31 August, 2019


Don't worry: as of the writing, he's alive and well. But he scared the shit out of me last weekend because on Friday, he stopped eating, and this cat is all about the food.

I will spare you the drama of the weekend, calling the vet, getting the Monday AM appointment, watching him sniff his food and then "bury" it and then come back five seconds later, repeat, repeat, or sitting on the floor with him feeding him crunchy treats because that was the only thing he'd eat. He wasn't feverish, bleeding, his teeth were okay... it was something, clearly, but what I didn't know. And I do not do well with uncertainty.

Anyway. The point is that he is a very good boy, and today he is down to one medication from two, and eating solid food again.

Turns out he had thrown up a hairball with such force and acid--and it was an epic hairball, y'all, it was half the size of that circular pink wool rug and not a ball so much as a mat--that he burned his throat and gave himself esophagitis. No, I didn't know what that was, either, until Monday. 23 years owning cats, and never this.

So here are the other things I have learned this week:

  1. Meat baby food is gross. It looks like puke. It smells like--well. Anyway. Gross.
  2. Gerber and Beechnut make meat baby foods. The vet said anecdotally, the cats prefer Gerber and of the three choices, some prefer the ham over chicken or turkey. 
  3. Since Murdercat is a poultry lover, I got him the chicken and the turkey, which was fine. It was in fact the reason he came out from under the bed after the vet-visit.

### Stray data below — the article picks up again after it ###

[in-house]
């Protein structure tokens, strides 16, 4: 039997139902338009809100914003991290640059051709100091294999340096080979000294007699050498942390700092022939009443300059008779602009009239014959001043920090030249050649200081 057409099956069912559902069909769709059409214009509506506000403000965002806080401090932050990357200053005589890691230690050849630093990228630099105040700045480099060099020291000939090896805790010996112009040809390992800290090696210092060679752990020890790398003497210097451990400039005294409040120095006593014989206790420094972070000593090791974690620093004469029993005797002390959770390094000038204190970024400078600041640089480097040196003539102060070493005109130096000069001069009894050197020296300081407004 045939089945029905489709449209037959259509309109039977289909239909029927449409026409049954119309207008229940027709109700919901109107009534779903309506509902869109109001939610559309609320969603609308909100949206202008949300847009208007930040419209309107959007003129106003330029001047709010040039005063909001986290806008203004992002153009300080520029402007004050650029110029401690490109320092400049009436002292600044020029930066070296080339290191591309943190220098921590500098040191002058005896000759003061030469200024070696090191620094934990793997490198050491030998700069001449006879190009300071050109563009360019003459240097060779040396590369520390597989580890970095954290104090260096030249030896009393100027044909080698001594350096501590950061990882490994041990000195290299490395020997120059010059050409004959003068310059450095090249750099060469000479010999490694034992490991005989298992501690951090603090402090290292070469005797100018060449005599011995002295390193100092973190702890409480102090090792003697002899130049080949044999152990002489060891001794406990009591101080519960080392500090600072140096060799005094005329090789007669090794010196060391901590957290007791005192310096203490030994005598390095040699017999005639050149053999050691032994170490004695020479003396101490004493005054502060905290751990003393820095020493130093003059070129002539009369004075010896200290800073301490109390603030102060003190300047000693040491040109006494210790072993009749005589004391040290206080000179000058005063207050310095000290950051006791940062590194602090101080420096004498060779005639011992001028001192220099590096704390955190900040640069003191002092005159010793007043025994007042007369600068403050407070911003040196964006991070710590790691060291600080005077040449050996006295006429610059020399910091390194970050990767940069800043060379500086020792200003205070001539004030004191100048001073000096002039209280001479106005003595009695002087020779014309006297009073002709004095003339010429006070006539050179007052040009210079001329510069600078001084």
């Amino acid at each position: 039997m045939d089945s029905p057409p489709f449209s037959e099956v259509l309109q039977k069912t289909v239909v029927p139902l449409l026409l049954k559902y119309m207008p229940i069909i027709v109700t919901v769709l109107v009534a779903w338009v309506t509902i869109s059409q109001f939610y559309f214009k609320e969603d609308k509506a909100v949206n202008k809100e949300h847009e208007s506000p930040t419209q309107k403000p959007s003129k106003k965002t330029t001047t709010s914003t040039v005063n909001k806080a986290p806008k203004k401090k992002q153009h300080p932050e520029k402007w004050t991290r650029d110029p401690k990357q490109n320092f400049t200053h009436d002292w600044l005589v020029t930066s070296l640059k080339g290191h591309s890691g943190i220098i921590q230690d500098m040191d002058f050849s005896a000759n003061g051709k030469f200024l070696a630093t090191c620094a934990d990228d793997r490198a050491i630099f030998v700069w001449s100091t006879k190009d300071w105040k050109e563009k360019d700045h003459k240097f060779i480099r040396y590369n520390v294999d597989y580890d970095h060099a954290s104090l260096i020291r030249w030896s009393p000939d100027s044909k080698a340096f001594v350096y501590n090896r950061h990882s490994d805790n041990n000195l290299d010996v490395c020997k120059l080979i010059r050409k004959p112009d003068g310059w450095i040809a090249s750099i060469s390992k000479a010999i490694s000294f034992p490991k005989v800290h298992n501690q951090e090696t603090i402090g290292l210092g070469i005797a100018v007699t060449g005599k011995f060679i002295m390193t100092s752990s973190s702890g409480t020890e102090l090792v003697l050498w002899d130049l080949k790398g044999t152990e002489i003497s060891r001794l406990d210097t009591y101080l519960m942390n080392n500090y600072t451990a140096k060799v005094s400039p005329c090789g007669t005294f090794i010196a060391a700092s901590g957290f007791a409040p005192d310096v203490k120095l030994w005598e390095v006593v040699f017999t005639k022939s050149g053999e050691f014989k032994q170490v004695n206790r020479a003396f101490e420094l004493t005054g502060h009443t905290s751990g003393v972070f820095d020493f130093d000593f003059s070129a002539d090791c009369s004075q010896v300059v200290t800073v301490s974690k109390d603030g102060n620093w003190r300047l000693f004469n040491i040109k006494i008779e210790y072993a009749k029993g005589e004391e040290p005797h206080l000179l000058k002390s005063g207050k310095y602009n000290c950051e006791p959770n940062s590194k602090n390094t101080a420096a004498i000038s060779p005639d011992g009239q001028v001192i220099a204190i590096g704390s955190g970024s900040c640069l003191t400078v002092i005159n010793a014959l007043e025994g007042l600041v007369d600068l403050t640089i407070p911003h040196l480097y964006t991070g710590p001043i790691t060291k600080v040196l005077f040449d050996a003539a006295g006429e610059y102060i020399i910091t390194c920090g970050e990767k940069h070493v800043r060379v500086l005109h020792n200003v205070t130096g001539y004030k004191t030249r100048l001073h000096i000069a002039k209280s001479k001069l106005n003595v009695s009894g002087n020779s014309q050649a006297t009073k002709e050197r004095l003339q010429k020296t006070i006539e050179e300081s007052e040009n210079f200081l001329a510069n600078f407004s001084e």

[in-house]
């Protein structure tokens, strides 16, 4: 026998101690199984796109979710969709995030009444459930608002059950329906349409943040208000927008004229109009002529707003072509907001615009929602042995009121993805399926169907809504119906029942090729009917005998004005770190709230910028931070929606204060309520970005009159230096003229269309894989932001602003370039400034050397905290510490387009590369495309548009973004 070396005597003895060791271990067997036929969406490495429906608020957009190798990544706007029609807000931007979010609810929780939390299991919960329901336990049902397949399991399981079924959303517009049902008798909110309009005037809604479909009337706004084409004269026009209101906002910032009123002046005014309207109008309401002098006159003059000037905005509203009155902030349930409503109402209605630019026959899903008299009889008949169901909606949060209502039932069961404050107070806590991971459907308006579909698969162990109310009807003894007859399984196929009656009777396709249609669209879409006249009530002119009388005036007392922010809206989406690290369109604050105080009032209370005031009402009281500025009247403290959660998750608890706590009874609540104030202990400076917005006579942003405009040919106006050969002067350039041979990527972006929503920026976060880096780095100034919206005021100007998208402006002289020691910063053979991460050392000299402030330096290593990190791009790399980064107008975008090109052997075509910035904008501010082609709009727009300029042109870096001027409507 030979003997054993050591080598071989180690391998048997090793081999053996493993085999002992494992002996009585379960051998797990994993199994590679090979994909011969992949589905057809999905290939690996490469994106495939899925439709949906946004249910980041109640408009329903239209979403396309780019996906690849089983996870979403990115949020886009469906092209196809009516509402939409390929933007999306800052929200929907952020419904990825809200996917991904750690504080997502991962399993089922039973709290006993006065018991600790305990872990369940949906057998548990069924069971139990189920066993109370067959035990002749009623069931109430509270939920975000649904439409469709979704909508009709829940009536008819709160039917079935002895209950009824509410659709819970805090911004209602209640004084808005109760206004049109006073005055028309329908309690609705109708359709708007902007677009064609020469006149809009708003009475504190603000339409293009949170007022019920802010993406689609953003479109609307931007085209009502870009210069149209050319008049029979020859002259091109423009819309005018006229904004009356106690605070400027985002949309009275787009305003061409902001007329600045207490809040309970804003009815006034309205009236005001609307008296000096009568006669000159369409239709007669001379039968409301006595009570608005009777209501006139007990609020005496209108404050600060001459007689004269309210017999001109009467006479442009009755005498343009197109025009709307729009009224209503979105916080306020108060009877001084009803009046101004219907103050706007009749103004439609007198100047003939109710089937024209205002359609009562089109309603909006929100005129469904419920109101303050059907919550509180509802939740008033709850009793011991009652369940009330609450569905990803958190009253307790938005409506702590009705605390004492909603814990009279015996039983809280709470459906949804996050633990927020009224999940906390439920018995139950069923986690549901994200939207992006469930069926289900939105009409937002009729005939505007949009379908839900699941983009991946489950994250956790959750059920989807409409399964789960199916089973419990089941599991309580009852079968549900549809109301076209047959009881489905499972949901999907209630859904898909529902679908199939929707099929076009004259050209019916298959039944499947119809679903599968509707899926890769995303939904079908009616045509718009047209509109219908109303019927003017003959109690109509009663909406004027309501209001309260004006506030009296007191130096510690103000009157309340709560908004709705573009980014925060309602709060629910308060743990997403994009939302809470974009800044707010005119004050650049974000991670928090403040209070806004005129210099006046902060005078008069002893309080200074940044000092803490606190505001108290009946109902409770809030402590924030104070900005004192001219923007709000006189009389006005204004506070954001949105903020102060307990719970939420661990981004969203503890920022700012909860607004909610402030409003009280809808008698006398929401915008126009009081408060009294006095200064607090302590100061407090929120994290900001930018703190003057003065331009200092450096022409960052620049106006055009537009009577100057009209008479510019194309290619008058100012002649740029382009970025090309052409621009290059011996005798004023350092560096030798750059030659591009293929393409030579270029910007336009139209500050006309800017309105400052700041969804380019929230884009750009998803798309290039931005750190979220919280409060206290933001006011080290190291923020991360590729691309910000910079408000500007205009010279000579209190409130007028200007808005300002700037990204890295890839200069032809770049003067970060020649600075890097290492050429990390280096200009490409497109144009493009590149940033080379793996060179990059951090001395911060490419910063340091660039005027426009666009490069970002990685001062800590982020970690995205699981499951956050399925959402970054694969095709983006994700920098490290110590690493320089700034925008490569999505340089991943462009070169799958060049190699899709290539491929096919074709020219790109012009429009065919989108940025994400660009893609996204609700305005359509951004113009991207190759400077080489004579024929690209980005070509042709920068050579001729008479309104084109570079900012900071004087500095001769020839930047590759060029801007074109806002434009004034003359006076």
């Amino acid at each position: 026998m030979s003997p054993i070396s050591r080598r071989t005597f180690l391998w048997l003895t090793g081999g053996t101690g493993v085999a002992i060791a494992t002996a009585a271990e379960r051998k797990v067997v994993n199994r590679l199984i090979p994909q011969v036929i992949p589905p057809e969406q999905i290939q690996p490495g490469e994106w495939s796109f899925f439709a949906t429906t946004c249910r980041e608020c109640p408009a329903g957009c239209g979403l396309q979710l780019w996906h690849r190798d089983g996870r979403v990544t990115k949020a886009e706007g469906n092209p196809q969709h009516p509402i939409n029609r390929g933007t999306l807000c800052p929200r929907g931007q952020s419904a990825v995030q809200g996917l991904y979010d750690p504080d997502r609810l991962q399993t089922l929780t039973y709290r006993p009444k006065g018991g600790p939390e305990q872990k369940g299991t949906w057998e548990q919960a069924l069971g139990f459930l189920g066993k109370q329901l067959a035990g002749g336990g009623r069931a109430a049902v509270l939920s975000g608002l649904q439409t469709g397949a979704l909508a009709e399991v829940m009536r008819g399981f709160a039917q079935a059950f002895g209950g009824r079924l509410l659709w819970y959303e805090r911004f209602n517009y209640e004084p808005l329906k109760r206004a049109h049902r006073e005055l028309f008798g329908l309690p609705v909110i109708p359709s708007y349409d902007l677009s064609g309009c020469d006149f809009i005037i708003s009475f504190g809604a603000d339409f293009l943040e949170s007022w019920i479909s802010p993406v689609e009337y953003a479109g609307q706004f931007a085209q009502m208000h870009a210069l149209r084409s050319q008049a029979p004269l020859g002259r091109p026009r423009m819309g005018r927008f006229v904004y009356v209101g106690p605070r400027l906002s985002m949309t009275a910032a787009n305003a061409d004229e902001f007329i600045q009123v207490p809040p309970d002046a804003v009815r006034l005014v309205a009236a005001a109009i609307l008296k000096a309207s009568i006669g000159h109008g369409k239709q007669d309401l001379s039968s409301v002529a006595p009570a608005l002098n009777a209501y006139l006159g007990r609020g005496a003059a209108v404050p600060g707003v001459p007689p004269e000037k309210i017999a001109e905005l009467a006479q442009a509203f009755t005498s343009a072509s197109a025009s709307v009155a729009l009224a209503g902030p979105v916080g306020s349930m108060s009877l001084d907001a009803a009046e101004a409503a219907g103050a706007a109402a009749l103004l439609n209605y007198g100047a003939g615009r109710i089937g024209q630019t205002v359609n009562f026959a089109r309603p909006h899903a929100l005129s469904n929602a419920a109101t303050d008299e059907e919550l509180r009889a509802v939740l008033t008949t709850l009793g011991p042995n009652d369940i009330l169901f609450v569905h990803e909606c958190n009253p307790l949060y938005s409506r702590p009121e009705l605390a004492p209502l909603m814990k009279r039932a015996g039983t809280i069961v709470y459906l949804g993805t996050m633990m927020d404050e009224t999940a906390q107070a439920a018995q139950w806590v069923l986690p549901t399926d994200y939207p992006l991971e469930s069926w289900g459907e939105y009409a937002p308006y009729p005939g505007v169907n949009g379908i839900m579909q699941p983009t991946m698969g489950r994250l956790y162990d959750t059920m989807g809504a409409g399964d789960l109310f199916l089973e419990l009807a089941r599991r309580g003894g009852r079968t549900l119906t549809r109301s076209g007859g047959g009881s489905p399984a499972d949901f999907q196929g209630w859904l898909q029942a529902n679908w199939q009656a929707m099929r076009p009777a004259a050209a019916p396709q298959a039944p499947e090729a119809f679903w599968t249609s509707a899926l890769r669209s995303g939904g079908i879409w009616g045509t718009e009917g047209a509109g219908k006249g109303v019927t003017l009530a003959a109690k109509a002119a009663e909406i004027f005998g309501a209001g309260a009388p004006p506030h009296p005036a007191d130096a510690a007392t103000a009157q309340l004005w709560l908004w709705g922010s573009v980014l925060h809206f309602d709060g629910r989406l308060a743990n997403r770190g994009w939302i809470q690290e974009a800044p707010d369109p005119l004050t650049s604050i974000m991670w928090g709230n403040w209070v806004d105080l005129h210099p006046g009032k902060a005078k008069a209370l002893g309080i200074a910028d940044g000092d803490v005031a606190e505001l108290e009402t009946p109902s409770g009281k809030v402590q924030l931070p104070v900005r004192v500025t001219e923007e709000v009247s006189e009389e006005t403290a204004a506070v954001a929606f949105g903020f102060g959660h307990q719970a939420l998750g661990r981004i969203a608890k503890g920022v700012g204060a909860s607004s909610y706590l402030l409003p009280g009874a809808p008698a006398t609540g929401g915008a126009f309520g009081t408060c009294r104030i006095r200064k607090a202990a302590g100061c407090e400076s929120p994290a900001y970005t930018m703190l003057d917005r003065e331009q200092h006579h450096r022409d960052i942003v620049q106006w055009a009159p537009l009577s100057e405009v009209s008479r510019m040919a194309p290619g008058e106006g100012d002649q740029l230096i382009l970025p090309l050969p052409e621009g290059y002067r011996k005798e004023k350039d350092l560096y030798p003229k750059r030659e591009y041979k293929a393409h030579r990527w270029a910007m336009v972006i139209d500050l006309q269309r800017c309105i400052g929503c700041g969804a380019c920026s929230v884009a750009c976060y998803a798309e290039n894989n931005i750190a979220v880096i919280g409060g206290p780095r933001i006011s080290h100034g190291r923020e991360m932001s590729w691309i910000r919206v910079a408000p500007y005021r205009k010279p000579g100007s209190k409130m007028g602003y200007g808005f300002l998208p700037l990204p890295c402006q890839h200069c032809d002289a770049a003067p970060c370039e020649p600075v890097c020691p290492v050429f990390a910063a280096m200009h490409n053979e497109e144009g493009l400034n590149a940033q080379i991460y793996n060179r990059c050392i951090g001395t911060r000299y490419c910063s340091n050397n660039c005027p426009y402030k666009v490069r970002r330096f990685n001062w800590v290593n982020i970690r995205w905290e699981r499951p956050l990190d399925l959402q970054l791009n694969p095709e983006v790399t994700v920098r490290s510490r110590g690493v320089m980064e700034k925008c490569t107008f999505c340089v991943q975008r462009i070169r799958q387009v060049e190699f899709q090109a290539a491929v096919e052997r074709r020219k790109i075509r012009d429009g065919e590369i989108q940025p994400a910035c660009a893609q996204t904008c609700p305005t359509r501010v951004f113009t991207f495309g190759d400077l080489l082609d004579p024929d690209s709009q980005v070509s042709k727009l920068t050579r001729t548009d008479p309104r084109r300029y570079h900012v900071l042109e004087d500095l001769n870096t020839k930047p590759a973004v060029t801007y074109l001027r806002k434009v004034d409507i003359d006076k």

4. The vet-tech who tried to give liquid antacid to him did not teach me anything about medicating a cat that I did not know, and did teach me how not to approach him. I have never seen an animal foam up like that. He even hissed, though with more bewilderment (WTF, lady-I-just-met?) than malice.
  5. He will eat pill-pockets until he discovers a pill, at which point he will distrust pill pockets forever, amen, find a new trick.
  6. Don't think about the pill gun, either. The vet tech did that to him, too. 
  7. It takes two people to get liquid carafate down his throat with a syringe, and that is without any fighting back except to escape. It takes an entire human folded over him like an origami coat to hold him down.
  8. BUT. He will take pills and syringes of medicine if you come at him from the front, one-on-one, give him a treat, show him one (or two or three) more on the floor, and then administer the medication. He will volunteer for this, and come to the kitchen when summoned. He will eye the syringe (or the pill) with resignation, and then permit the whole process. He will not run away. He will not hide. He will allow either of us to do this, and there will be no biting, hissing, scratching, or any resistance besides the reflexive paw-splaying when he's been scruffed. 
  9. He is a big, gentle, dorky boy. 

The manner of approach signaled to him the degree of response. We acted like it was a Big Deal, so it was. When it was just me on the floor with him, face to face and within range of those claws, no problem (other than the vice that is a closed cat-jaw).

So the biggest learning point for dealing with him is--ask, don't compel. He holds no grudges. Bribes of food accepted. 

(The first and third apply to me, too. As for grudges... well. Murdercat is a better person than I, in that regard.)